According to the invention, this central corneal portion of the collagen shield, also referred to as a first portion, is not crosslinked. The remainder of the collagen shield, referred to as a second portion, is usually crosslinked. Once the shield is applied to the eye, the central corneal portion of the shield (the first portion), which covers the optical axis of the eye, will be rapidly degraded by the enzymes contained in the tears and decompose on the eye within a short period of time, usually about a couple of hours. The decomposition time can vary as it is generally dependent on the amount of tears produced by the eye. For example, decomposition time on the eye of an individual with low tear output will generally be longer; decomposition time on the eye of an individual with high tear output can be shorter. The resultant collagen shield will now become the collagen washer 60 as shown in
It is anticipated that the portion of the collagen shield outside the non-crosslinked central corneal portion of the shield could consist of multiple zones having different levels of crosslinking, or no crosslinking at all. In order for there to be a non-crosslinked central corneal portion of the shield, the zone of the corneal shield adjacent to that central corneal portion must be crosslinked to some degree. Outside this adjacent zone the crosslinking may vary or be non-existent. Variations of the crosslinking may be desireable in the outer zones of the shield in order to vary the conformity of the shield to the eye over time, vary the drug dosing surface area of the shield in contact with the eye, or to alter the stability of the shield possibly to allow the shield to be pushed off the eye at a desired time interval.
The preferred material of construction of the shield is collagen having a thickness of 0.03-0.1 mm. The collagen material is crosslinked according to known techniques, preferably by exposure to UV irradiation, to provide the desired resistance to dissolution once placed on the eye. As is well known from the art, the greater the crosslinking of the collagen, the longer the collagen material will resist enzymatic degradation and remain on the eye. Without UV irradiation, a non-crosslinked collagen material will be rapidly degraded by the enzymes contained in the tears and break down or decompose on the eye within a couple of hours, usually in about 1-3.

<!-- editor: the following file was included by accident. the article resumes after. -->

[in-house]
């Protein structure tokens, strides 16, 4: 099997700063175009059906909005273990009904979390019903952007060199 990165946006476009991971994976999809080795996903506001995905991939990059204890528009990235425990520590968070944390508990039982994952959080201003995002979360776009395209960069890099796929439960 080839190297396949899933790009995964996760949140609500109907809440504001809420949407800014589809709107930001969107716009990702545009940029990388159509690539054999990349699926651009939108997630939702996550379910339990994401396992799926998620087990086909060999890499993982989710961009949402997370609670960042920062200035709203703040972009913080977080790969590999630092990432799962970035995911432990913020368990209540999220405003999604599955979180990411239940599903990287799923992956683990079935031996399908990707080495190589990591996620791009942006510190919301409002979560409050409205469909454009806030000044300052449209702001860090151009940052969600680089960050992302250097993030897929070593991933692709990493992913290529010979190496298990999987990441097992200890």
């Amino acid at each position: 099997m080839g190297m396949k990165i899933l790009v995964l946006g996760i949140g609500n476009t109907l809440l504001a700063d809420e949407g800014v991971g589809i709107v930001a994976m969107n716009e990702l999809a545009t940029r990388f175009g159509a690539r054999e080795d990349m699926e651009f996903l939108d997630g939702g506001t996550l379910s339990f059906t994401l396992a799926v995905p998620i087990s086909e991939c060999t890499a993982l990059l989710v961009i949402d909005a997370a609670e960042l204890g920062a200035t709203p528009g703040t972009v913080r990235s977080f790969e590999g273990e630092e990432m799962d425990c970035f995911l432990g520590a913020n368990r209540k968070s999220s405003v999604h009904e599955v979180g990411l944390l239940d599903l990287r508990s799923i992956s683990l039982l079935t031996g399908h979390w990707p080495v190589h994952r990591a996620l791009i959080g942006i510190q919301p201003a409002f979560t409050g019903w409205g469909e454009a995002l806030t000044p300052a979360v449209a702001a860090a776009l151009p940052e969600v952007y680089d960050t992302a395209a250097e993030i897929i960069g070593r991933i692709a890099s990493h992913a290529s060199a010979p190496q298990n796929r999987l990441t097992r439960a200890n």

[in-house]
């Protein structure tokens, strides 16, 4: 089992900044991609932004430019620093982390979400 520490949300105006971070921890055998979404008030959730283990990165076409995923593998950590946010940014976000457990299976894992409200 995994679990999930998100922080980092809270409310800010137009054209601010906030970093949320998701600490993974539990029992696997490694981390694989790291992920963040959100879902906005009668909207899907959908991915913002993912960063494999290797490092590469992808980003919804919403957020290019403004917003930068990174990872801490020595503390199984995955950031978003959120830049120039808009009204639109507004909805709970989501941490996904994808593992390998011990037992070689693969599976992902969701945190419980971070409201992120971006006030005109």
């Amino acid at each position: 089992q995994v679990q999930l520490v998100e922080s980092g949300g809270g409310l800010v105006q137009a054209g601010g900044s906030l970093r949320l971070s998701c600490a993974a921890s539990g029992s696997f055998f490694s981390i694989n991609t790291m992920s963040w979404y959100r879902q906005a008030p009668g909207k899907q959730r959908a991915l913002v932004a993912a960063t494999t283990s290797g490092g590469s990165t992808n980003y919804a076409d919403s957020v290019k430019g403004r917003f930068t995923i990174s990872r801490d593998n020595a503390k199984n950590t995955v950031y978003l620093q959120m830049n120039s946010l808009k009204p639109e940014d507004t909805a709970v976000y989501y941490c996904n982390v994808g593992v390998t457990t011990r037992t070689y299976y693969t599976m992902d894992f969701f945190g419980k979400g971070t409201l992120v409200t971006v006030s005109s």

Depending on the amount of crosslinking provided to the remaining washer portion of the collagen shield (the second portion), it will be retained on the eye from one day (24 hours) to about one week (150 hours). During this time, drugs applied to the shield or absorbed into the shield will elute from the regions of the shield in contact with the eye onto both the corneal and scleral portions of the eye. At the end of the chosen time period, the collagen washer will have either decomposed on the eye or, as it softens, be pushed off the eye by the eyelids.
The same process which has been used to produce collagen corneal shields for many years is used to manufacture the collagen shield 30 shown in
After the shields are dry they may be removed from the mold or crosslinked while still in the mold. A patterned mask (not shown) consisting of circular spots of a UV blocking material (i.e., metal, plastic, ceramic, etc.) is placed over the dried collagen shield in order to form the non-crosslinked central corneal portion 39 of the shield as shown in
The outer edge of the collagen shield can be formed either by filling each cavity in the mold with a precise amount of collagen solution so that the dried collagen shield has the correct outer diameter, or the mold cavity can be overfilled with collagen, and the outer contour of the collagen shield can be cut to shape using a trephine, steel rule die, or a laser. Collagen shields with elongated scleral portions as shown in